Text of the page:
I stood frozen in my loose pajamas, still swollen from surgery, aware of my physical discomfort and the heaviness of my hurting heart. As I watched confetti blow in the cold midnight sky and stared onto a stage where glasses clanked and toasted to a new year and a new beginning, I felt trapped. Because while champagne is being poured and toasts are being made there are others out there that aren't so  swiftly moving into the new year, who can't just glide into 2015. It's not possible for all of us to fold it all so neatly like a blanket and place it up high and out of reach. Sometimes page 365 isn't the end of the story, the last page where everything so neatly ends, even if that's our greatest wish. We can't always close the book and place it up on the shelf. Sometimes those pages run together, the ink may smear from one page to the next, and the pain we are in gets carried with us as we pass the stroke of midnight.
It would be nice if when each New Year hit we all could hit that right reset button on our Nintendo systems of life.  And then magically we'd get to start a new. Perhaps we'd be out of debt, or maybe the cancer would be gone, or the house would be organized and clean, or you'd no longer be longing for the son you lost a year or two ago. What if when the clock strikes twelve it would be somewhat of a reverse Cinderella syndrome for all of us, where you're no longer grieving for the person you miss more than words can explain or you'd suddenly have a desire to get out of bed every morning. 
This year for us, the new year didn't mean too many things. While I knew another calendar would need to hang on the wall, Nate and I knew that the ground beneath us would not somehow raise up where it so recently fell from. I knew that come January 1st, my broken heart would not find wholeness and that the shattered dreams we have been laying among would not suddenly disappear. With this new year I would not magically stop mourning the loss of my womanhood, my ability to carry my babies and my tired and aching body would not just find itself physically mended in every way. Unfortunately, there is no way to just press reset on the real pain Nate and I feel as we journey through this pain and anguish that physically aches and has emotionally whipped through our world like a hurricane.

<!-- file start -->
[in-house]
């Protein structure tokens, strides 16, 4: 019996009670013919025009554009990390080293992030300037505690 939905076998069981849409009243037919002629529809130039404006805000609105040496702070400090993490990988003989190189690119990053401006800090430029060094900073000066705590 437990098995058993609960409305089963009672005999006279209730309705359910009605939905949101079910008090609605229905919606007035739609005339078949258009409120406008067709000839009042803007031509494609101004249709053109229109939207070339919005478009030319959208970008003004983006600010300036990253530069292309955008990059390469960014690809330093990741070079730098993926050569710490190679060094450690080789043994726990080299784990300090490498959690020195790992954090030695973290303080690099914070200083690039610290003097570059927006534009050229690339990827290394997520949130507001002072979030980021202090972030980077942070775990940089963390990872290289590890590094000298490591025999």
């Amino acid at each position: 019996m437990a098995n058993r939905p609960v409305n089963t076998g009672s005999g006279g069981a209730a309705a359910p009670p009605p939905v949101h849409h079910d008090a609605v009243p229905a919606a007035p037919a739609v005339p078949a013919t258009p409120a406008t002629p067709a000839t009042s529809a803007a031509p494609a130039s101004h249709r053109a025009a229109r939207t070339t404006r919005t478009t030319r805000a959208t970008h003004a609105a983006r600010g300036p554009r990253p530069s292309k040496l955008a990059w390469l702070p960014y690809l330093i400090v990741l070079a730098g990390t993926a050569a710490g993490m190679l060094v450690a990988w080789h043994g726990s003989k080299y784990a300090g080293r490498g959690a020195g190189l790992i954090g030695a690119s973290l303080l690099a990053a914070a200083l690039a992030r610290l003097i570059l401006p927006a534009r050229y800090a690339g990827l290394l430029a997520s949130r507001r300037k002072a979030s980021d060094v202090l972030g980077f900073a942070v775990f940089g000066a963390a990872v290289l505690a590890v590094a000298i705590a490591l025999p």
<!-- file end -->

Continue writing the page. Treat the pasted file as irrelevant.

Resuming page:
While we know God will not leave us here forever we are aware that we must work through the hard parts of our stories in order for a rebirth of our joy. As much as a reset button would be ideal it's just not natural. 
We don't stop grieving at the push of a button or the stroke of a clock. Pain doesn't magically disappear. And while some people can easily compartmentalize year by year there are times when our hearts will bleed from one year into the next and there's no way around it. 
This year there was no magic at midnight. And when I look back on 2014, while it was a beautiful year of love for two of the people I love most in this world, for Nate and I it was a year of incredible grief, mourning, sadness, and pain. When I look into 2015 I am too far stuck in the raw intense pain of our recent physical pain and broken hearts to see a light in the distance. So for now, I think we will just lean forward.  We won't reach for the reset button because we know that's just not possible this year. We know it's silly to imagine waking up and this all being gone. It's too late to lean back and drag our heels, we are too far in the middle. Standing up on our own won't simply cut it or get us through. And as much as my heart longs to look back and grasp at what might have been, I'm becoming ever aware if only by the heavy sobs I find when I realize what I wanted will never be, looking backward is not my best bet. I'm finding as hard as it is to move forward or to sometimes just keep going, today we can work on a heavy lean. A long time time ago I wrote in my bible that I would lean into God. I think this year He knows I can't put all of 2014 neatly on a shelf and He also knows I can't carry it with me. He knows I'm stuck and I'm in pain and while I have no glass of champagne raised to toast to the new year I'm promising to lean in. To Him. To the fact that He's still here in my brokenness, and that He somehow is catching us when the ground floor fell out from underneath us. He sees the pieces of my heart laying all around and I'm leaning into Him. He's whispering that there's no hurry, that I don't have to rush. No stroke of midnight means it all has to be better. No pressure to Push Reset. He just reached out His arm and told us to lean right in.